Nestled high among the San Juan Mountains outside Silverton, Colorado lies an aqua-blue paradise more than 12,000 feet in the sky. It goes by the name of Ice Lake Basin and the hiking trail leading to it is just as spectacular.
Its water is bluer than the Bahamas. Its salt content is non-existent. It’s colder than any ice pack you’ve ever put on a healing injury. It is way out of its element — in the best sense of terms.
The stunning Ice Lake, Colorado trail is steep and strenuous at points. At more than 8 miles of simple-to-rocky terrain, it’s long. Its sudden increase in elevation will leave you gasping for air.
But the sights throughout this challenging Ice Lake Basin hike, the experience of dominating the pathways and the million-dollar payoff panorama view of one of the bluest lakes in the United States truly makes this one of the best hikes San Juan National Forest and the entire state of Colorado.
Ice Lake Basin Trail Details
- Round Trip Distance: 7.3 miles to Ice Lake & 8.4 miles to Island Lake
- Difficulty: Strenuous
- Elevation Gain: 2,430 feet to Ice Lake & 2,550 to Island Lake
- Peak Elevation: 12,265 at Ice Lake & 12,400 at Island Lake
- Amount of Time Needed: 4 to 5.5 hours
- Trailhead Coordinates: Ice Lake Basin Trailhead, Silverton, Colorado
Ice Lake Basin Trail Hiking Essentials
If you’re hiking Ice Lake Trail during the summer months, you may want to get an early morning start to avoid the crowds of people and afternoon storms common in the area. If you’re visiting during fall, I suggest you begin hiking in the afternoon because there won’t be summer crowds and the photos are better at the lake.
Although I only did the Ice Lake Basin hike, there’s another trail leading to a blue lake called Island Lake about 0.5 miles further. I recommend you do if you have the time and stamina.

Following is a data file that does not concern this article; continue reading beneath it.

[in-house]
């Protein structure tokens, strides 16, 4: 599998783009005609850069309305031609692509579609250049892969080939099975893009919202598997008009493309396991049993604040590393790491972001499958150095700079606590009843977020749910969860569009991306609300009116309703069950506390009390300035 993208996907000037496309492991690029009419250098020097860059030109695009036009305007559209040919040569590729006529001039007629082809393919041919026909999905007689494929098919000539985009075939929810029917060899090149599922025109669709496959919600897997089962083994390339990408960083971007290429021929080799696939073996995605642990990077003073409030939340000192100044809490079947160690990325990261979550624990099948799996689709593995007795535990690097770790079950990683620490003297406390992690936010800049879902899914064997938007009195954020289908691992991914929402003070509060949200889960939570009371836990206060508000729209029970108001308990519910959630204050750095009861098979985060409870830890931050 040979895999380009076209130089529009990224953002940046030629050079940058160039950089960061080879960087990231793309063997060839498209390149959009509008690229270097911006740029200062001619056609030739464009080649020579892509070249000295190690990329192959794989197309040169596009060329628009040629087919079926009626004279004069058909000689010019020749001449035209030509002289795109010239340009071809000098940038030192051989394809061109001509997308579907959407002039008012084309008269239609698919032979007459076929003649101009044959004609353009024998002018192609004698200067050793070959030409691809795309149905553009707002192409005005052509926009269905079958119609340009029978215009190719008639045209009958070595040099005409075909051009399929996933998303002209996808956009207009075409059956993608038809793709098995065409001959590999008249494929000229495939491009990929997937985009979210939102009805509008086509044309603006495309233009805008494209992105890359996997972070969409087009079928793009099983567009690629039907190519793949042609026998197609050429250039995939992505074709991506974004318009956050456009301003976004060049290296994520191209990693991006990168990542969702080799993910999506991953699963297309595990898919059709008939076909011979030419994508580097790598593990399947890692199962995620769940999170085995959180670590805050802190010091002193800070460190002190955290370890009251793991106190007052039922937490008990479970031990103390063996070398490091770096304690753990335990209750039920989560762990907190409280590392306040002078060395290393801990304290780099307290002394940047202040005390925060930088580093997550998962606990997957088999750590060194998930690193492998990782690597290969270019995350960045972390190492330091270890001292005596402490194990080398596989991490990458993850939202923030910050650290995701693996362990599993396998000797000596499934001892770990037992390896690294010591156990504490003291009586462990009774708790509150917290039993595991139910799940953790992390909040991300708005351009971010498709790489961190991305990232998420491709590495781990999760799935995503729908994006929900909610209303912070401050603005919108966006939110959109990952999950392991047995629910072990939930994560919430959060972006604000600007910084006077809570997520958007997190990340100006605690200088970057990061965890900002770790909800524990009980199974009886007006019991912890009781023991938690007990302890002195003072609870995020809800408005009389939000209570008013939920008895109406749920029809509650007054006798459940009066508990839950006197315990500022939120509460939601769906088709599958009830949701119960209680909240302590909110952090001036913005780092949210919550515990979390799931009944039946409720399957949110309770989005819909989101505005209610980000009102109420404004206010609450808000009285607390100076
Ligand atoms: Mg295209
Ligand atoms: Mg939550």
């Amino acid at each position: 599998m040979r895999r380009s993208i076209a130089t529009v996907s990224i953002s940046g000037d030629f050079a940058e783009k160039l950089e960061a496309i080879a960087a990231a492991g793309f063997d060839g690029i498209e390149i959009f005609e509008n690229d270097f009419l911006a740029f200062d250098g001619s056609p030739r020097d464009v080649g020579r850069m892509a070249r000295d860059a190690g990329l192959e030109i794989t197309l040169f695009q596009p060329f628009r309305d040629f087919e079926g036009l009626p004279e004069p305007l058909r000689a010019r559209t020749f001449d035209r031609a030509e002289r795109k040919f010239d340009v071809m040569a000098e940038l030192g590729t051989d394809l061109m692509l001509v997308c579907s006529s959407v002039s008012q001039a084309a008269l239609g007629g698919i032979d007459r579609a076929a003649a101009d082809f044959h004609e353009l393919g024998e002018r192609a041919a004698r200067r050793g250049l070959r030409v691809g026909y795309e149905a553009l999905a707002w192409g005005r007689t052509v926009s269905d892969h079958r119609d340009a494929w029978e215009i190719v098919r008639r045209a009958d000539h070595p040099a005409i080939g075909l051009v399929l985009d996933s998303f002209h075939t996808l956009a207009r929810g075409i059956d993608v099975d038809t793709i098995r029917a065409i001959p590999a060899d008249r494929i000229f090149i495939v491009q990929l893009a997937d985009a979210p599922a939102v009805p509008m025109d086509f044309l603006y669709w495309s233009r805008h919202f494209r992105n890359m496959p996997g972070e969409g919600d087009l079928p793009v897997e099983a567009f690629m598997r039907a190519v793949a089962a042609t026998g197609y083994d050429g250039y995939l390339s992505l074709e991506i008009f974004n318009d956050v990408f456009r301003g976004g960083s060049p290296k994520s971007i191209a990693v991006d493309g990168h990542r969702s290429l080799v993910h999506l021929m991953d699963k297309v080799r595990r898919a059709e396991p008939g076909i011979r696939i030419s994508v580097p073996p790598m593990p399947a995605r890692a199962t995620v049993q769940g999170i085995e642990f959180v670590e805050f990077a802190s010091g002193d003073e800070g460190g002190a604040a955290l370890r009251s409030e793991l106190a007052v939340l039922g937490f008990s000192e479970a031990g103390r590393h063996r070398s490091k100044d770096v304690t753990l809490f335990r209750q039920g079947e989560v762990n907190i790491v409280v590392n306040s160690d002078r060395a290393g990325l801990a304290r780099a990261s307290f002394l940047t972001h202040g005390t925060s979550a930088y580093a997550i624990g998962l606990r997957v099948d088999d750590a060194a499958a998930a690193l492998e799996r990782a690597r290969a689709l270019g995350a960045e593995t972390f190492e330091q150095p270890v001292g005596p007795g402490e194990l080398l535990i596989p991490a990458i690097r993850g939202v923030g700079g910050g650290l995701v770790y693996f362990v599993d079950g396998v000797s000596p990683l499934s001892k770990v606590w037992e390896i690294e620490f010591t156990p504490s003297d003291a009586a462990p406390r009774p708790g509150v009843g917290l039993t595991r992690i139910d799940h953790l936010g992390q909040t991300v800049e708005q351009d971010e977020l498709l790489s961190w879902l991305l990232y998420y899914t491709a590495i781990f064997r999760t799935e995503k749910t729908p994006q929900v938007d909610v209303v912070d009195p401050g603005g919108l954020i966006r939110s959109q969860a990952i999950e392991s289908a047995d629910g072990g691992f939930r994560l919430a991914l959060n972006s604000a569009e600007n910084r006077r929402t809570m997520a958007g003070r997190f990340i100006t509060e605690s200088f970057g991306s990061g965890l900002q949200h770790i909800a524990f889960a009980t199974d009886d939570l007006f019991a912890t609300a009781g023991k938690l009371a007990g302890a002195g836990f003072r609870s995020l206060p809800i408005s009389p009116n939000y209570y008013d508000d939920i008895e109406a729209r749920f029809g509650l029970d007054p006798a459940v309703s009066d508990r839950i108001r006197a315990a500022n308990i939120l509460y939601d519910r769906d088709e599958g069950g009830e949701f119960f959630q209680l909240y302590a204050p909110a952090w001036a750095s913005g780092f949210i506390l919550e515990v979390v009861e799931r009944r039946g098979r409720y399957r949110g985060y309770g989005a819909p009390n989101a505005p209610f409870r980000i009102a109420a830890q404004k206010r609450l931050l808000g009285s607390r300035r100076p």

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Everything You Need to Know About the Ice Lake Basin Trail Hike
The trail leading to Ice Lake Basin, Colorado can be split into four parts. The first part is the easy section that takes you about 1 mile through the forest on relatively non-steep switchbacks. The second part of the trail is when the going gets tough. This is about 1 mile of steep switchbacks on red dirt.
The third section is the easiest of the trail, navigating about 0.75 miles through mostly flat meadowlands. The fourth section is by far the most strenuous part of the hike, as you traverse the last 0.75 miles on steep, rocky terrain and switchbacks — but getting to the top means a payoff view of Ice Lake!
Getting to Ice Lake Basin Trail
Getting to Ice Lake Basin Trail is pretty easy, although it may take a while depending on where you’re coming from. From downtown Silverton, it’s about a seven-minute drive on paved roads and another 15-minute, slow drive on unpaved gravel roads.
From Ouray, you’ll need to travel about one hour across the scenic Million Dollar Highway before getting to the 15-minute drive on the unpaved gravel road. To get to the trailhead, you just need a two-wheel-drive vehicle, as it’s very easy to traverse.
There’s plenty of parking at the trailhead and at South Mineral Springs Campground directly across the road. If you plan to camp, South Mineral Springs Campground will set you back $20 per night, while the other five campgrounds leading to the trail are free. They all have bathrooms, too, so you may as well go with the free sites!